With a state grant assured, Burlington is moving closer to a rollout this year of a crisis response team to help with mental health emergencies.
Mayor Miro Weinberger announced to the city council on Monday night that the $667,252 grant from the Vermont Department of Mental Health would be paid to the city over a period of two years and would amount to about half the cost for a new crisis response team run by the Howard Center.
The new team is a “medically-enhanced crisis response team,” according to Jackie Corbally, a consultant working with the city on the program’s implementation. Corbally said she is working with the Howard Center to sign an agreement and to settle on a target date for the team’s rollout, expected to be this year. Corbally told the council on Monday that the city was informed of the state grant last week.
Beth Holden, Howard Center’s chief client services officer, said in an emailed statement that “Howard Center continues to work collaboratively with the City to clarify how best to work with existing and enhanced Howard Center and City resources to improve the crisis response for individuals in Burlington.”
Weinberger said Monday he expects the team to have seven staff members and the hiring process “could be lengthy.” He added that the city is looking for ways to get the team started as soon as possible by using existing resources and staff.
“Nobody wants this sooner than those folks that this is going to serve,” Corbally said in her update to the council. “So we understand time is of the essence.”
City Councilor Joe Magee, P-Ward 2, said he was “cautiously optimistic” about the crisis team and glad the city brought someone on to help with implementation. “I think it’s safe to say that before Jackie Corbally came on board to help with that, like, the program wasn’t going anywhere,” Magee said.
Mental health calls have been on the rise in Burlington. According to data provided by the Burlington Police Department, there were 1,234 mental health calls received in 2022, a 29% increase from 2021.
The crisis team is often compared to a program that originated in Eugene, Oregon, called Crisis Assistance Helping Out on the Streets, or CAHOOTS. Dispatched through 911 emergency call centers, the team pairs social workers and medical responders to respond to reports of mental health crises. It diverts calls that otherwise would have been handled by police officers or ambulance teams.
Alison Krompf, deputy commissioner of the Vermont Department of Mental Health, said the addition of medical personnel is the important distinction in such teams.
“That’s new and different and impactful because the people on the other side of that intervention often don’t have just one need,” Krompf said, adding that she is excited to see the Burlington program in action because it could provide more options of care other than police involvement or a hospital emergency department.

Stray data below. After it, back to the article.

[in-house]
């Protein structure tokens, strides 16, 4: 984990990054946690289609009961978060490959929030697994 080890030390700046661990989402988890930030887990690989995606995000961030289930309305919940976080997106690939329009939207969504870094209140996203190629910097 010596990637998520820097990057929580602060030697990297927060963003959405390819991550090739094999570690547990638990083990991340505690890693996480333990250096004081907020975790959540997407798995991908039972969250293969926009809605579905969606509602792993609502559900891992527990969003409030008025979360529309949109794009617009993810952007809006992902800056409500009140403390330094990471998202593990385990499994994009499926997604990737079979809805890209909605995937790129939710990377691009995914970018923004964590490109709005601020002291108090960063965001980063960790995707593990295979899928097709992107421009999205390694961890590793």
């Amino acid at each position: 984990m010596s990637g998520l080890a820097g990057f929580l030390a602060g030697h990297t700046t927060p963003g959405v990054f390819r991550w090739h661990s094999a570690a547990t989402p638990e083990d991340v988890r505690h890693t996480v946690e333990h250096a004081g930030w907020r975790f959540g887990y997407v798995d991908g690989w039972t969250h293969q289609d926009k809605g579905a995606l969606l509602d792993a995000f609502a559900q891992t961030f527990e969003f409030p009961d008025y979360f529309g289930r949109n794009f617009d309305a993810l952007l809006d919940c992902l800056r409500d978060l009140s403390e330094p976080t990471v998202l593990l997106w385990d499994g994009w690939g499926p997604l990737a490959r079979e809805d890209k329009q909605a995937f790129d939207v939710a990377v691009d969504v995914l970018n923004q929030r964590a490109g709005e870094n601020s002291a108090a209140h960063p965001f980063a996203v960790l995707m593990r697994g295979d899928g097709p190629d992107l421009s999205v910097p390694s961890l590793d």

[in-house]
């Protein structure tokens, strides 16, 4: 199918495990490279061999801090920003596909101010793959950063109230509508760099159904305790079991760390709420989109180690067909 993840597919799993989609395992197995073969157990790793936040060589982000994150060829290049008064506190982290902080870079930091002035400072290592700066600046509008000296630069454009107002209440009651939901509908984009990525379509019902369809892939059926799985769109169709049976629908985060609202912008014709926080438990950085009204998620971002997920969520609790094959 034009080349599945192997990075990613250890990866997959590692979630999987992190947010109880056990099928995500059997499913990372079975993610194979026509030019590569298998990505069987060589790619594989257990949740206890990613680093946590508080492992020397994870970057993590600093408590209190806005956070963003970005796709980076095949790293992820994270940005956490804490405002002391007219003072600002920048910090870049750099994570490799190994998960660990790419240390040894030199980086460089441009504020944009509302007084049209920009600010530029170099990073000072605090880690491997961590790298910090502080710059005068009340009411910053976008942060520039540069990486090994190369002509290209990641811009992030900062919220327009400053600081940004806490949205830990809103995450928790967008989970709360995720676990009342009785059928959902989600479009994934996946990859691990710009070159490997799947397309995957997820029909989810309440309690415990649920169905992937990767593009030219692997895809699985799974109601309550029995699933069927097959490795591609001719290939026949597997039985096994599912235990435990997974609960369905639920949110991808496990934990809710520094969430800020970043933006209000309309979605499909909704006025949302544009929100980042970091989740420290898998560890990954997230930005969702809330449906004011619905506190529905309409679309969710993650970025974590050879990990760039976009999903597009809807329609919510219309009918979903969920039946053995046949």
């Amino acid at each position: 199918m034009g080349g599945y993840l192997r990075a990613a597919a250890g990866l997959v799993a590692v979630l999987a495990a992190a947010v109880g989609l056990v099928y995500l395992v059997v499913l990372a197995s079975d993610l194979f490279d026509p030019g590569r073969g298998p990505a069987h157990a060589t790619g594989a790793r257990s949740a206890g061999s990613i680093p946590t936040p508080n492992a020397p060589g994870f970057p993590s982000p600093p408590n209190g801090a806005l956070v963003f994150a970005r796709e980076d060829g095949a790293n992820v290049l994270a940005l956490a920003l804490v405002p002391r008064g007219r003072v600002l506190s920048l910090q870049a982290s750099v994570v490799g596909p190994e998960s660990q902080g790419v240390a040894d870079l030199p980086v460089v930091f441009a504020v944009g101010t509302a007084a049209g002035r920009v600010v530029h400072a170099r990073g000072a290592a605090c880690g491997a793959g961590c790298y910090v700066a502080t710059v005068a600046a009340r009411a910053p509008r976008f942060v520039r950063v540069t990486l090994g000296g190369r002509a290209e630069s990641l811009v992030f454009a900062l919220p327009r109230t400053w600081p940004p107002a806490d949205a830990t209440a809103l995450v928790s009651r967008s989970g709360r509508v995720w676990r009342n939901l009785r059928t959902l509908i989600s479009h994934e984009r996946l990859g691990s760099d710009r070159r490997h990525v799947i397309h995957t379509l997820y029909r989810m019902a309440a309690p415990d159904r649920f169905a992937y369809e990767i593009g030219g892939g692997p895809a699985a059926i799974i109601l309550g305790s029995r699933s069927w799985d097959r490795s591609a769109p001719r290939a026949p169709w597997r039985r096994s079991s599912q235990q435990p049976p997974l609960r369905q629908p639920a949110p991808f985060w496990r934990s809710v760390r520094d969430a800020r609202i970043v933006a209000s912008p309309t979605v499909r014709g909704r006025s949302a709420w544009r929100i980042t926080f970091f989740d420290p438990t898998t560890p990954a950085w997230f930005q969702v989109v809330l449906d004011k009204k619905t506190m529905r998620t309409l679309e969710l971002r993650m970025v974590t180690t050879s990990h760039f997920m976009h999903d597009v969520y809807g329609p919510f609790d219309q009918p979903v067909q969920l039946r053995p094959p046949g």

“We hear from people that they would really like the option of getting their needs met without having to go through the emergency department and inpatient hospital route,” Krompf said. There still will be others who do end up needing the emergency department, she said, “but when they show up there, it’s so busy. Their waits are extraordinary because we have people there who may not need to be there.”
Currently, the city uses community service liaisons, who are social workers, and community service officers, who are unarmed officers who work for the police department and respond to many mental health calls. Additionally, the Howard Center has a street outreach team that works closely with first responders in the city and a First Call crisis line.
In a request for proposals for the new crisis response team sent out last March, the city said it was seeking to expand its “non-enforcement crisis response.”
“Even with a community-centered model, however, Burlington residents’ requirements exceed the current capacity of the social-service network,” read the project background included in the city’s request.
The city said it wants qualified mental health clinicians as well as medical professionals who would be either nurses or emergency medical technicians. The city said it wanted the team to have regular hours from Monday through Saturday from 8 a.m. to 7 p.m., but on-call staff would be needed after hours.
Don’t miss a thing. Sign up here to get VTDigger’s weekly email on Vermont hospitals, health care trends, insurance and state health care policy.